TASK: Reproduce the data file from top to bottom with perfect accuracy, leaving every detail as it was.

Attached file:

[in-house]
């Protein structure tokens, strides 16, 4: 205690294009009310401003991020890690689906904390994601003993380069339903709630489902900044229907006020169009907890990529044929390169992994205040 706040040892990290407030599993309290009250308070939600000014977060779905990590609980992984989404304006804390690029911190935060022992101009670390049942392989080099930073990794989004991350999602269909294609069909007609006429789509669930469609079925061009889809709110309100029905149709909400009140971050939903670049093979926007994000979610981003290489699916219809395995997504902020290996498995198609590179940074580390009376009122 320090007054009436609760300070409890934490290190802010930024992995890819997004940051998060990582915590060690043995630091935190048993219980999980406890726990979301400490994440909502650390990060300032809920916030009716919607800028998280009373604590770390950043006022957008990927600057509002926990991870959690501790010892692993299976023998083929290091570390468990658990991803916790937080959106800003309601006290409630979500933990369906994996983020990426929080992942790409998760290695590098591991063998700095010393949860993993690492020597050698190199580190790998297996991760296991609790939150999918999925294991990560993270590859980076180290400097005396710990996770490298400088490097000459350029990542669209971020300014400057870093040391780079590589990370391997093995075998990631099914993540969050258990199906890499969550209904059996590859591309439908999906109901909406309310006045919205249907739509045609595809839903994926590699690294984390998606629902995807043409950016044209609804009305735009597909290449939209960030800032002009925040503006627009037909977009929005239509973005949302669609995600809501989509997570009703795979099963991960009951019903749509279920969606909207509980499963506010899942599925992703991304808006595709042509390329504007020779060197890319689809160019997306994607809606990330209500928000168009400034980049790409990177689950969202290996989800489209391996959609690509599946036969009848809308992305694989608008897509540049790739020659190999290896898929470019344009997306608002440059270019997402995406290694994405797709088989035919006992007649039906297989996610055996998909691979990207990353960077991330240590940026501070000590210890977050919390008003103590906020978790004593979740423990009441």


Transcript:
[in-house]
């Protein structure tokens, strides 16, 4: 205690294009009310401003991020890690689906904390994601003993380069339903709630489902900044229907006020169009907890990529044929390169992994205040 706040040892990290407030599993309290009250308070939600000014977060779905990590609980992984989404304006804390690029911190935060022992101009670390049942392989080099930073990794989004991350999602269909294609069909007609006429789509669930469609079925061009889809709110309100029905149709909400009140971050939903670049093979926007994000979610981003290489699916219809395995997504902020290996498995198609590179940074580390009376009122 320090007054009436609760300070409890934490290190802010930024992995890819997004940051998060990582915590060690043995630091935190048993219980999980406890726990979301400490994440909502650390990060300032809920916030009716919607800028998280009373604590770390950043006022957008990927600057509002926990991870959690501790010892692993299976023998083929290091570390468990658990991803916790937080959106800003309601006290409630979500933990369906994996983020990426929080992942790409998760290695590098591991063998700095010393949860993993690492020597050698190199580190790998297996991760296991609790939150999918999925294991990560993270590859980076180290400097005396710990996770490298400088490097000459350029990542669209971020300014400057870093040391780079590589990370391997093995075998990631099914993540969050258990199906890499969550209904059996590859591309439908999906109901909406309310006045919205249907739509045609595809839903994926590699690294984390998606629902995807043409950016044209609804009305735009597909290449939209960030800032002009925040503006627009037909977009929005239509973005949302669609995600809501989509997570009703795979099963991960009951019903749509279920969606909207509980499963506010899942599925992703991304808006595709042509390329504007020779060197890319689809160019997306994607809606990330209500928000168009400034980049790409990177689950969202290996989800489209391996959609690509599946036969009848809308992305694989608008897509540049790739020659190999290896898929470019344009997306608002440059270019997402995406290694994405797709088989035919006992007649039906297989996610055996998909691979990207990353960077991330240590940026501070000590210890977050919390008003103590906020978790004593979740423990009441």